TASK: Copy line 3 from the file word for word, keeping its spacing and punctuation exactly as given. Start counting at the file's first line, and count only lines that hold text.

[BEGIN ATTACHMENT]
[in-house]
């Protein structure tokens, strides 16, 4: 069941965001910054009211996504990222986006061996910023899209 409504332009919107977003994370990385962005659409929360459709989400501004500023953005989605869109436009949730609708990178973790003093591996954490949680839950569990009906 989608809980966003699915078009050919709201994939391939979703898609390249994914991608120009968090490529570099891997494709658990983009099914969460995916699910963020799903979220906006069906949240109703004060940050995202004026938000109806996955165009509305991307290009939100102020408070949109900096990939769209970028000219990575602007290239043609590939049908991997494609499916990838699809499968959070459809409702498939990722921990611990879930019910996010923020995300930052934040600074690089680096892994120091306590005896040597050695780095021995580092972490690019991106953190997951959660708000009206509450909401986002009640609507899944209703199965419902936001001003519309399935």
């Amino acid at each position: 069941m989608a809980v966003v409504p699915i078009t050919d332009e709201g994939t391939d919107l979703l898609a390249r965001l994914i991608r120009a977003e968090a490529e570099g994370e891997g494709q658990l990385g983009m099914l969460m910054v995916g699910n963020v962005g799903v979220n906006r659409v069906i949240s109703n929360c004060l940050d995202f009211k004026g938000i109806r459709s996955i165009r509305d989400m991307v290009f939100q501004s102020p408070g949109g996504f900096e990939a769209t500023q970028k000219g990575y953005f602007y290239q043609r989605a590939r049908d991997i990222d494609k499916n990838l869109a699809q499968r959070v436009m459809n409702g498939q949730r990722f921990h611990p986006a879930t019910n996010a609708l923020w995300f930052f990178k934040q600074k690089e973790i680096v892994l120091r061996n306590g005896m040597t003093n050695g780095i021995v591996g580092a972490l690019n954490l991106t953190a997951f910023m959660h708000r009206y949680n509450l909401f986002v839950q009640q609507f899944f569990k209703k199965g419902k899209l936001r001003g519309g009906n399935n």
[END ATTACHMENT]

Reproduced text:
């Amino acid at each position: 069941m989608a809980v966003v409504p699915i078009t050919d332009e709201g994939t391939d919107l979703l898609a390249r965001l994914i991608r120009a977003e968090a490529e570099g994370e891997g494709q658990l990385g983009m099914l969460m910054v995916g699910n963020v962005g799903v979220n906006r659409v069906i949240s109703n929360c004060l940050d995202f009211k004026g938000i109806r459709s996955i165009r509305d989400m991307v290009f939100q501004s102020p408070g949109g996504f900096e990939a769209t500023q970028k000219g990575y953005f602007y290239q043609r989605a590939r049908d991997i990222d494609k499916n990838l869109a699809q499968r959070v436009m459809n409702g498939q949730r990722f921990h611990p986006a879930t019910n996010a609708l923020w995300f930052f990178k934040q600074k690089e973790i680096v892994l120091r061996n306590g005896m040597t003093n050695g780095i021995v591996g580092a972490l690019n954490l991106t953190a997951f910023m959660h708000r009206y949680n509450l909401f986002v839950q009640q609507f899944f569990k209703k199965g419902k899209l936001r001003g519309g009906n399935n």